Like all women interviewed for PGC, Jamie Fish embodies every principle of this project. She’s not one to indulge the odd social misnomer that exists between women, and is a person who is profoundly open, willing to dig deep into conversations without hesitation. As the director of scouting and development at Heffner Management, Jamie is intelligent, articulates herself well, and carries herself with enviable confidence. It’s easy to be intimidated by her, but she is so quick to give a solid, warm hug that any initial nervousness quickly evaporates. As a person consumed with nature, she reveres its truths and follows the synchronicities the natural world offers her. She’s so keenly aware of the effect disharmonious energy might have (whether it’s her own or others) that she is a reliably calming presence. Her respect and admiration of that connectedness, that intangible current, serves as a perpetual reminder that there’s magic at work in the world.
When we sat down together to conduct this interview, Jamie further solidified herself as the encapsulation of the meaning behind this project. Without prompting, she began passionately discussing her understanding of a generation consumed with defining who they are through work (little does she know, this is an obsession of mine): “Part of the Gen X mistake… is that we were raised (thinking) that success means finding something you’re good at… and sticking with it. And if you find that thing, and you stick with it… then you can do all the things you’re ‘passionate about’.” Her recognition of this lofty endeavor struck a chord with me, someone who has been torn with an identical struggle. How are we meant to uncover that thing that is meant to sustain us creatively, financially, intellectually, professionally, emotionally? For so many of us (most of us?) that thing is elusive, and yet, remains often undiscussed.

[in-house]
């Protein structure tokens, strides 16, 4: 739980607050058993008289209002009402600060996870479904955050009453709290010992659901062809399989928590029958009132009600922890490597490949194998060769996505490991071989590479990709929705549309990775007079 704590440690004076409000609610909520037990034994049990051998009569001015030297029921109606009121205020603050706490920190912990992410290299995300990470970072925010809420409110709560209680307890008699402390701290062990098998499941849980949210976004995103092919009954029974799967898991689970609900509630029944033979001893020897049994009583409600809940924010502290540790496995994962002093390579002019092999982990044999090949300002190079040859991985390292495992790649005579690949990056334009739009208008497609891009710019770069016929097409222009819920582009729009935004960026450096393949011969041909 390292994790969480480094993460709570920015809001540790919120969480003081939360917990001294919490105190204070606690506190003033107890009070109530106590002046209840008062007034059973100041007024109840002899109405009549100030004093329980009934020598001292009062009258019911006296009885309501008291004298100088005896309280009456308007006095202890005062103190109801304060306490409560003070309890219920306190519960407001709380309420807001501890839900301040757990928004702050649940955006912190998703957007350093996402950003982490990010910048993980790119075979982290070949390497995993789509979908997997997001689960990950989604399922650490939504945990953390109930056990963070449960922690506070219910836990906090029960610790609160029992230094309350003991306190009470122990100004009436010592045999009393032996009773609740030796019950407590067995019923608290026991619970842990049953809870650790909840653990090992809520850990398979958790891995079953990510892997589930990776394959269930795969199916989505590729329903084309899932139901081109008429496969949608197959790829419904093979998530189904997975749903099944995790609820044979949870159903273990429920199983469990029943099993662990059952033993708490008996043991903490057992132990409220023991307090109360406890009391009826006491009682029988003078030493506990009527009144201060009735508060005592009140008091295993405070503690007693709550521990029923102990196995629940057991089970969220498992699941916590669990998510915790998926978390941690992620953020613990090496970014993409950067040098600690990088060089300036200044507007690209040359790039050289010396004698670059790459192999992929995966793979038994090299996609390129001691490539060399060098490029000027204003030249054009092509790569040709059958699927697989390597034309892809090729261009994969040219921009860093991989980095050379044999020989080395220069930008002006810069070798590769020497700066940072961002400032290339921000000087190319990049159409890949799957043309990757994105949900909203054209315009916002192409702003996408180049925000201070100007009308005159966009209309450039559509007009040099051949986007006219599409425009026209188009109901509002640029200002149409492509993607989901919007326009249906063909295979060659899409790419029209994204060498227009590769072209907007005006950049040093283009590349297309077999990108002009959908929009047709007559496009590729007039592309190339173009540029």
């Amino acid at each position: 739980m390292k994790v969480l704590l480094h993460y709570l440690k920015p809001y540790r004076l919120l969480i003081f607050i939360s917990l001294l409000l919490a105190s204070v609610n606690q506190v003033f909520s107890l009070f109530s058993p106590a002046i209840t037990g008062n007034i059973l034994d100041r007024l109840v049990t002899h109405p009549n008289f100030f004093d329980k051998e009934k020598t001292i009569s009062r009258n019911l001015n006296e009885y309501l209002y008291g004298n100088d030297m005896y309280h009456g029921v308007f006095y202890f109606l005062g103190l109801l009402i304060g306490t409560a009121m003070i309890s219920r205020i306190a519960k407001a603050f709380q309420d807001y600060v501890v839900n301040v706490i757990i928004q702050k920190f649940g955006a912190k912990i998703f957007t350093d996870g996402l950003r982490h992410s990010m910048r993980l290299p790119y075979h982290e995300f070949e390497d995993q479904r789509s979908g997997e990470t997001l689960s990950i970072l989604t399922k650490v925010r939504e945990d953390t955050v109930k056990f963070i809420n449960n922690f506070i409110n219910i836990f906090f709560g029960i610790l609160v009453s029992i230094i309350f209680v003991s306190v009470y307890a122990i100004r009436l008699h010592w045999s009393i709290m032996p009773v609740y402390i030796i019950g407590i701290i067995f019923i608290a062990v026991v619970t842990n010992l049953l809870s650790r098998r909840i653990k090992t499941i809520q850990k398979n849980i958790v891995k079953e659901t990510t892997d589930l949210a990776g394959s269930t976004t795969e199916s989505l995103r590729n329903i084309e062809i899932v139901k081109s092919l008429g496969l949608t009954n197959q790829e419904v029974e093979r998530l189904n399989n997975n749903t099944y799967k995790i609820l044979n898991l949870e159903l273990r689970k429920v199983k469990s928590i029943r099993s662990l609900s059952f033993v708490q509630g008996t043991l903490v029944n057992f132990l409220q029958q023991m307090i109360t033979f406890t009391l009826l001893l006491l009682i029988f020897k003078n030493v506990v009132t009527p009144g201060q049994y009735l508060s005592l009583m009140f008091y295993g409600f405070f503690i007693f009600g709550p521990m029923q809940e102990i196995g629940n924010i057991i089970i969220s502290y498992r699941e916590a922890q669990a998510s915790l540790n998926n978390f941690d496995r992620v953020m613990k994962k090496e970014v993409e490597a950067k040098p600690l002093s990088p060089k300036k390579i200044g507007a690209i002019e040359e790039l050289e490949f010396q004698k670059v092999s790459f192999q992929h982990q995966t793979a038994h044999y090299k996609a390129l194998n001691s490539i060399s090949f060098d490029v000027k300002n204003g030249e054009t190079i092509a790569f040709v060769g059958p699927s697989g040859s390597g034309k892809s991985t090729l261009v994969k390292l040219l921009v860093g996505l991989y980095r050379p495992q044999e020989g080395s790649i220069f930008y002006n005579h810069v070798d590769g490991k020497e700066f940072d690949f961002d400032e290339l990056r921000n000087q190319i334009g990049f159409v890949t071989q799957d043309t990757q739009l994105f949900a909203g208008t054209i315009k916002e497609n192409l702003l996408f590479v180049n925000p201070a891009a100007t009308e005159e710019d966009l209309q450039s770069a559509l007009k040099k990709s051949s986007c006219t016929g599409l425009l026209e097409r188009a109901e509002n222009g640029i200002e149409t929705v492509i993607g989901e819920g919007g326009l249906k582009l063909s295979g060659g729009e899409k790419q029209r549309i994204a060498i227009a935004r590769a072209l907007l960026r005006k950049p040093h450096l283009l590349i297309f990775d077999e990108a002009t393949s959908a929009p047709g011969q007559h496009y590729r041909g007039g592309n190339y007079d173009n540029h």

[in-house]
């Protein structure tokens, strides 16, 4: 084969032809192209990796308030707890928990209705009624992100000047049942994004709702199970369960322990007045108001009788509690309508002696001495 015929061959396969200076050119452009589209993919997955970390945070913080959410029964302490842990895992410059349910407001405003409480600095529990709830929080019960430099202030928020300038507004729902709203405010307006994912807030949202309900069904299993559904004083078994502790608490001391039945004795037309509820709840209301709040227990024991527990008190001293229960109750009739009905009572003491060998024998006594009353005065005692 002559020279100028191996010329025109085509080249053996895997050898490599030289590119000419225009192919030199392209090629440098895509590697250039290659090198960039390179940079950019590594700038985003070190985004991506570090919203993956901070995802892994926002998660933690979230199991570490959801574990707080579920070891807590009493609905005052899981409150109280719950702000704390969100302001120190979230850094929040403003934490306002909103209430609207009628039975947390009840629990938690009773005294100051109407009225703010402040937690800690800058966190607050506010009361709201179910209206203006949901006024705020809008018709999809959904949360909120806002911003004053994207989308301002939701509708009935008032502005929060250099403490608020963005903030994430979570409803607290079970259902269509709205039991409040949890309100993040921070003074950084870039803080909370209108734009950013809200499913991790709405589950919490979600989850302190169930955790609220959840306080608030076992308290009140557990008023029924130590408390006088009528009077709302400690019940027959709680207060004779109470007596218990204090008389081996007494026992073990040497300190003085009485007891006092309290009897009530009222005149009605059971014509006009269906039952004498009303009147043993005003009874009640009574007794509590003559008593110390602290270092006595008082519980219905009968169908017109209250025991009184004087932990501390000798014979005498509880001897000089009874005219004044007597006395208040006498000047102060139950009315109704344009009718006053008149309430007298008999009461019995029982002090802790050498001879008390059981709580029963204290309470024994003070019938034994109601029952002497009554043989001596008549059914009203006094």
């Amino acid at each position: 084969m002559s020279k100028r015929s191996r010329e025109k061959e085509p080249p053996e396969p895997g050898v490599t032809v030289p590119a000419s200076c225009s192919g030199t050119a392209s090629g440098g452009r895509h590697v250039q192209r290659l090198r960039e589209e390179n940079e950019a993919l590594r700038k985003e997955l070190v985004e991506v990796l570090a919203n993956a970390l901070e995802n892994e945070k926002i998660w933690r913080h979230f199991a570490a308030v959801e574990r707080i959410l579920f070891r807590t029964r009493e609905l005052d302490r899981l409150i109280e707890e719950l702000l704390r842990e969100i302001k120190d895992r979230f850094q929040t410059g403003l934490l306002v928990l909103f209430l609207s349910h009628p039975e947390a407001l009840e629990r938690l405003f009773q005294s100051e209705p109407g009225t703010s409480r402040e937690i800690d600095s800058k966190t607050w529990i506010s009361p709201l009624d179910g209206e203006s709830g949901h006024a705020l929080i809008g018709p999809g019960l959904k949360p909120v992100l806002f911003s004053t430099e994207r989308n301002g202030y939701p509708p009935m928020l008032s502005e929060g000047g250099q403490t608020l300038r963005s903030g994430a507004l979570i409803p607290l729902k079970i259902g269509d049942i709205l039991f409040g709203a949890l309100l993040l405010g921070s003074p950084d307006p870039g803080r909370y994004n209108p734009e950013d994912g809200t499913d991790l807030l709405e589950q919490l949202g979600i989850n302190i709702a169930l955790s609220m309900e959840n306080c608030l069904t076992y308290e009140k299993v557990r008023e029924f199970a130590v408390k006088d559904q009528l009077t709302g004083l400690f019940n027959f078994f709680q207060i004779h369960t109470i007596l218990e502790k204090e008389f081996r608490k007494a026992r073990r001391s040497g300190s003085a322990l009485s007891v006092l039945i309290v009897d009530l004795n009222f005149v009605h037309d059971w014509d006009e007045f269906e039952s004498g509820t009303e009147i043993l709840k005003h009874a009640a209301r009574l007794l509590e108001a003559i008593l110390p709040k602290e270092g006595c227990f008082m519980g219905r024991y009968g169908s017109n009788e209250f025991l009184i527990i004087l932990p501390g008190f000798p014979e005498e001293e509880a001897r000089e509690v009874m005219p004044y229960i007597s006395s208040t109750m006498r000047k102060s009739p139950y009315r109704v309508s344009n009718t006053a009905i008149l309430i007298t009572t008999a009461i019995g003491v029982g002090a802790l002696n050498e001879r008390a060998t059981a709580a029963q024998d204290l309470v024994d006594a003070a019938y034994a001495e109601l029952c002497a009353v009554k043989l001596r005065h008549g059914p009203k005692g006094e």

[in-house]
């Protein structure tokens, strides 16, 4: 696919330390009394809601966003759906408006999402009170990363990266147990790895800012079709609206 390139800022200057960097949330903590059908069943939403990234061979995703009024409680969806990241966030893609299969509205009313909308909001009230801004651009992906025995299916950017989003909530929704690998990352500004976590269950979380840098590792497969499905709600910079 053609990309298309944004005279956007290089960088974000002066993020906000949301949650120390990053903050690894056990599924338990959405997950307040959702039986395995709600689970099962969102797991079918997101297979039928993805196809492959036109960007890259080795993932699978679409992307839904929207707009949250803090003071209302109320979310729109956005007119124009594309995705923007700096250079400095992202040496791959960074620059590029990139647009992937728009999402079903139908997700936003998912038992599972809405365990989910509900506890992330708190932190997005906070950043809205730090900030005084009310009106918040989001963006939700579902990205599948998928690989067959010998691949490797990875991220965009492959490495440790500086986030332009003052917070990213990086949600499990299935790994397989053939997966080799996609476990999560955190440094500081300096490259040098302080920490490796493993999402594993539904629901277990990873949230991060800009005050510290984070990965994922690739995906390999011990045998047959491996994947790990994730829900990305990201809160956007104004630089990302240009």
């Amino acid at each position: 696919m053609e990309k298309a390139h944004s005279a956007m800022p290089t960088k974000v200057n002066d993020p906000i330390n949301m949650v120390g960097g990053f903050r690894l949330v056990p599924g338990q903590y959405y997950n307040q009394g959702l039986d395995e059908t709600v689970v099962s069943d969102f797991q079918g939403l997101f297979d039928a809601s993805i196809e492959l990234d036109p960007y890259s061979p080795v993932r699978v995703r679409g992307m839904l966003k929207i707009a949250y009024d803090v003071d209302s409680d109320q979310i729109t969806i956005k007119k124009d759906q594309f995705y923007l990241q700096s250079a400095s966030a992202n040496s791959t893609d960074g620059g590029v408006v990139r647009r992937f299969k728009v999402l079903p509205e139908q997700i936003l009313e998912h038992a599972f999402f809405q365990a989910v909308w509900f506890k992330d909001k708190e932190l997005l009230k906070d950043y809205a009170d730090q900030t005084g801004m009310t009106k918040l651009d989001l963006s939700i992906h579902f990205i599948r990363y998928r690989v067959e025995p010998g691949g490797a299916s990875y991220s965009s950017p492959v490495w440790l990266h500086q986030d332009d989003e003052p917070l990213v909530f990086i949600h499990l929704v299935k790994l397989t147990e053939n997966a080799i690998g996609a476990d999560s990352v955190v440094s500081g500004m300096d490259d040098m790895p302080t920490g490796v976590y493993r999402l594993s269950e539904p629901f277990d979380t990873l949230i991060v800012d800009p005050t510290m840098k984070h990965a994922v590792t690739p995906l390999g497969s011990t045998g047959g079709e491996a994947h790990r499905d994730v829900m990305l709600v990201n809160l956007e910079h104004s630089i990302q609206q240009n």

As a way to help define my own direction, I have sought to uncover the ways in which other women incorporate their love into their work. Thankfully, this intention has lead to me women like Jamie, who has provided her own analysis of the dilemma. “We have three part careers,” she stated resolutely, “we first do the thing that we’re good at, that we want to do…and we learn a lot about business, about ourselves, about the world… and then we do the second chapter, which has a little bit of mastery from the first tier, but we add something new. Once you get that confidence from that second tier… all that information, and that wisdom, and that continued soul-searching, we’re led to the third chapter, which is about doing what we really want to do. That which is our love.”
With a master’s degree in psychology, it’s no wonder Jamie has the ability to deeply analyze and communicate this strange generational affliction. When discussing the potential of incorporating passion and business, the notion of the “slashie” arose. It’s the photographer/musician/social media maven that dabbles across several fields to find completeness, a seemingly revolutionary idea for someone like myself and Jamie who were brought up under a much more strict professional ideology. “But they’re Gen Y, baby.” Jamie smirks, “They do it all.”
Little does Jamie know, but this conversation, and others like it, have ignited a mission to, as she said, ‘do it all’. To personify the slashie mentality. Jamie has recognized the dilemma, and, in doing so, inspired me to follow her lead and embody a different philosophy. And that kind of wisdom is implicit to Jamie—a woman who ignites and inspires.